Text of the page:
Brief Report: Analyzing Radical Self-Care Origins and Community Self-Care Practice

Written by Vanessa Goodar


Growing up in Chicago, I remember helping my grandmother set up her weekend home hair salon with family and friends. I observed my grandmother, as she thrived in one of her many entrepreneurial successes, provide hair services to other Black women from our neighborhood. As these women sat in our kitchen getting their hair styled, I watched my grandmother console them as they laughed, cried, and recovered figuratively and physically from life’s challenges, as well as the infamous hot comb. My grandmother’s clients would return, week after week, nonetheless satisfied with the results. I, on the other hand, could not understand the logic. Being born in the early 1980s and raised in the early 1990s, I was heavily influenced by resistance in Black popular culture.

Films like Malcolm X and School Daze and television shows like Living Single and A Different World nurtured my perceptions through an alternate lens of Black excellence and beauty. Although I protested weekly, I was rarely successful in avoiding time with that hot comb. Grandma would stress how important it was to look ‘pretty’, especially at church. She would say, ‘pain is the price of beauty’ and if you want to be pretty and accepted, you pay the price. I used to categorize what I and my grandmother’s other kitchen salon clients were doing as mainstream self-care: activities you do that somehow enhance your physical appearance or something extra you get to do that’s fun or luxurious – like when you drink wine after work, go on vacations, get massages or go shopping. I rarely saw examples of the type of self-care practices I now recognize as parallel with healing, such as reciting self-esteem affirmations of self-love and acceptance (Lindsay, 2014). Mainstream self-care seems more like beauty maintenance. The self-care practice that we see in social and mass media can sometimes look lavish. But in the health community, self-care is the intentional monitoring and maintenance of comprehensive healthiness practices with or without assistance from healthcare providers (World Health Organization, 2019).

While there are individuals who include advice and recommendations from healthcare providers as a part of their self-care plans, I grew up watching most of my family avoid healthcare provider interactions until it was absolutely necessary. Historical medical mistrust and mistreatment experiences created circumstances in which my family predominantly relied on home remedies, and ignored pain as long as they could stand it. We didn’t dare show mental or physical weaknesses to each other or openly show emotional responses, like crying. Sitting with emotional pain was worse than physical. Many of us were taught that being perceived as emotionally weak could leave you disrespected, hurt, or worse. Physical pain was understood and anticipated; but no one talked about processing grief, sadness, or childhood traumatic events. Being strong, independent, and ‘magical’ was the Black woman’s gold standard while simultaneously enduring racial, gender, body-positivity, and colorism issues. Black women were praying for magical American miracles.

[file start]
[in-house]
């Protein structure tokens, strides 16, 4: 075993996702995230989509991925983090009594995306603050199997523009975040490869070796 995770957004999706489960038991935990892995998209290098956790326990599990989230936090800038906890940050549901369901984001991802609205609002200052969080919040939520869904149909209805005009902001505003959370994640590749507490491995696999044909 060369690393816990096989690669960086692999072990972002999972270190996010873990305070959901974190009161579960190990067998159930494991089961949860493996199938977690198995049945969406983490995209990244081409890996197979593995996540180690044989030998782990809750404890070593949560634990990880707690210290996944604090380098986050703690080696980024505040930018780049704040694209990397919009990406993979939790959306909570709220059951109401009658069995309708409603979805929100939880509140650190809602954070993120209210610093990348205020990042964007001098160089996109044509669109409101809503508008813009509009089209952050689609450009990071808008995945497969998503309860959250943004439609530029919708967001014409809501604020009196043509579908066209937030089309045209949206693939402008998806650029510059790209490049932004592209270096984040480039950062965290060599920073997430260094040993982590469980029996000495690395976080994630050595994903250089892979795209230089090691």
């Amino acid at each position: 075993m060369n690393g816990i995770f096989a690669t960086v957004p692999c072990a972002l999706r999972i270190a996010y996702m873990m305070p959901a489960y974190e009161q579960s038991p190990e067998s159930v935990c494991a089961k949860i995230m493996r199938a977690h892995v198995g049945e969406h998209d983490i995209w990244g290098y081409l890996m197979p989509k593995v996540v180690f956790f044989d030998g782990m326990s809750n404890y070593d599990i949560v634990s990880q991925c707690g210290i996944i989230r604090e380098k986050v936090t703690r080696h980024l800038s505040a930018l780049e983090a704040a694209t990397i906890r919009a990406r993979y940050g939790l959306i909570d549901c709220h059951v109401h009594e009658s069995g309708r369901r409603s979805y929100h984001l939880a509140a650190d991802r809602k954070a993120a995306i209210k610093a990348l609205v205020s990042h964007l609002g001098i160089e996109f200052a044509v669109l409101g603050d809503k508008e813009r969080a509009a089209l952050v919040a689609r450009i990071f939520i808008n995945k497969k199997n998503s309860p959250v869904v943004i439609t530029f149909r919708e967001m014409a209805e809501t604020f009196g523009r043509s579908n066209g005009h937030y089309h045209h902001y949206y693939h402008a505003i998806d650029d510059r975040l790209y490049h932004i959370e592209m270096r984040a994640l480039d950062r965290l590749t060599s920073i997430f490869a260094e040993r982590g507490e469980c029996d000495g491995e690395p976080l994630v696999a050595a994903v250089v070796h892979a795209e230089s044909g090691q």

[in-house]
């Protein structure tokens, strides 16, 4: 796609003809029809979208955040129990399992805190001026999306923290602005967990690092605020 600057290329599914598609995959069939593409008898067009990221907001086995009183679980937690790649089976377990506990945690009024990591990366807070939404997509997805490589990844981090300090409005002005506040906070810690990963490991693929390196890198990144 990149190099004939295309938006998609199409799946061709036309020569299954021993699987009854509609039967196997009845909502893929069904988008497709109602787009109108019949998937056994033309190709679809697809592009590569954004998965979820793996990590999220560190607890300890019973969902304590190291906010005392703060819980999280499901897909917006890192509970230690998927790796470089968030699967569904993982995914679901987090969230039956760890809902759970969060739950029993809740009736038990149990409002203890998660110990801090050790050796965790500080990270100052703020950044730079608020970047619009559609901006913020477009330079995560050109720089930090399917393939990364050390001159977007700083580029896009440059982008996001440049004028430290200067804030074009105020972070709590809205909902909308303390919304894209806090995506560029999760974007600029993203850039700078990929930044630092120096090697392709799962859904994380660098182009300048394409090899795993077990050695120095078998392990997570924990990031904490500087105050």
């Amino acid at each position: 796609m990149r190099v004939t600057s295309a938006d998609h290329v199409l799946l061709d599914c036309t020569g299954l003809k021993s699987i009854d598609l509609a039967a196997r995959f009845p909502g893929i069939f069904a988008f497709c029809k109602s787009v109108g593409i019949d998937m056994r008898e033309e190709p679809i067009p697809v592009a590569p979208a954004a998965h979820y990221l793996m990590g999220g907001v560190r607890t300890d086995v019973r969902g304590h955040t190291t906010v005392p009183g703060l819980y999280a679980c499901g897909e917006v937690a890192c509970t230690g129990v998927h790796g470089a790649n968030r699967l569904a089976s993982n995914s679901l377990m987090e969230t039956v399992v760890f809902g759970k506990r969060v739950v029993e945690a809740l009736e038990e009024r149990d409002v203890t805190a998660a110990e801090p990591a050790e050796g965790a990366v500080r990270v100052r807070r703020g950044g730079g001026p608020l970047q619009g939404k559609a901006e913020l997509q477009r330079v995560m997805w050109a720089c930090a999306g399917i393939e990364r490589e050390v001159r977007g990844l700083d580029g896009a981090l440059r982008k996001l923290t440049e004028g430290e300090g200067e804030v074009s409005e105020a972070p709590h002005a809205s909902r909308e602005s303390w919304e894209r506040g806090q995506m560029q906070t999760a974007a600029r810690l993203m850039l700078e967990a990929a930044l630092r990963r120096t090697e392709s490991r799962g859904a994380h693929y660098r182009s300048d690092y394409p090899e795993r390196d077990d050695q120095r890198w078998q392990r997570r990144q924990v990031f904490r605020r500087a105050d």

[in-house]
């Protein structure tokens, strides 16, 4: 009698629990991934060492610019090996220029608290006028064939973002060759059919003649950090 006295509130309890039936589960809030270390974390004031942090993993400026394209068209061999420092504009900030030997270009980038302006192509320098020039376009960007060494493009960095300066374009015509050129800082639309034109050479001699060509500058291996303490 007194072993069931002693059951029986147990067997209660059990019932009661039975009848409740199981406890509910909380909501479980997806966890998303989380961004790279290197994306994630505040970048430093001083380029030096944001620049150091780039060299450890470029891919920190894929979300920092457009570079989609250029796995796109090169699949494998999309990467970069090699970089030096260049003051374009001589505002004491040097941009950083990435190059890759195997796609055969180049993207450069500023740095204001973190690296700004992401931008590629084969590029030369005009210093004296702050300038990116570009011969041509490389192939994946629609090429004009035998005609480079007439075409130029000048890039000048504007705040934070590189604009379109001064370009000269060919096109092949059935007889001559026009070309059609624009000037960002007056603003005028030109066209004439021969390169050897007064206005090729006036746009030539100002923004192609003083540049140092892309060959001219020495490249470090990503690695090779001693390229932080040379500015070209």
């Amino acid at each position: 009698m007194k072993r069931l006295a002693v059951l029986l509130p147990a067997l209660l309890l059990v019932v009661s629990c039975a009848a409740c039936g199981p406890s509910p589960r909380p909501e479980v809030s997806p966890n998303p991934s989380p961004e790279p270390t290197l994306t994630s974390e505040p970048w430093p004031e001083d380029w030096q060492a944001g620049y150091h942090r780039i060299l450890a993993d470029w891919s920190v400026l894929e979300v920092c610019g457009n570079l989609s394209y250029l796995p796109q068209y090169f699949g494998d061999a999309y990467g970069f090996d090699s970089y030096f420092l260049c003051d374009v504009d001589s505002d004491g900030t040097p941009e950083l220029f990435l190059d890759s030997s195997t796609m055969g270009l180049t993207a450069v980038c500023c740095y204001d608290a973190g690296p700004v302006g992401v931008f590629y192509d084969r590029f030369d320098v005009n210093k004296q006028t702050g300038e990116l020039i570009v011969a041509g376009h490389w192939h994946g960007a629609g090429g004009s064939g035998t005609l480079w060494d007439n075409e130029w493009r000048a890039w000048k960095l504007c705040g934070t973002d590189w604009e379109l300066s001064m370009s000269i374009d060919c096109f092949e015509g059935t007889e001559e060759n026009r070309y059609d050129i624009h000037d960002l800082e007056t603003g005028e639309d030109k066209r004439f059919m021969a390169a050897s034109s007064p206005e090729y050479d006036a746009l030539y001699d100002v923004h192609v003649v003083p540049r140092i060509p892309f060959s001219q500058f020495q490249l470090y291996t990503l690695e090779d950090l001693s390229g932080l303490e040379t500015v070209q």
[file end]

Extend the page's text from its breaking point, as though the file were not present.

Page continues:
It seems very normalized for Black women to make ultimate sacrifices to personal health and wellness for the betterment of others. I witnessed Black women set excellent examples through high performance in school, at work or at home while navigating economic survival and being Black in America. My role models steered clear of discussions requiring self-care openness or vulnerability. Family, teachers, friends, and spiritual leaders taught me practical self- care protections. I learned early and quickly that my emotions were dangerous and needed to be buried deep and forgotten.

These social-emotional values stayed with me into motherhood and marriage as I practiced the ‘pray and push through’ strategy on my personal struggles to reach society’s expectations of success. The Strong Black Woman Archetype kept me bound and dishonest for decades about struggling with mental health and trauma. I didn’t know how to explain that a lack of financial resources and understanding of complex reproductive conditions forced my 5-year infertility journey to end with a hysterectomy in 2017. I didn’t know how to process postpartum hysterectomy depression, distress, grief and the mental health hospitalization that followed. The shame and isolation that accompanied these experiences was crippling but I knew I could no longer ‘bury it’ as I was taught. There was no moving on without addressing what got me here.

Becoming a Community Psychologist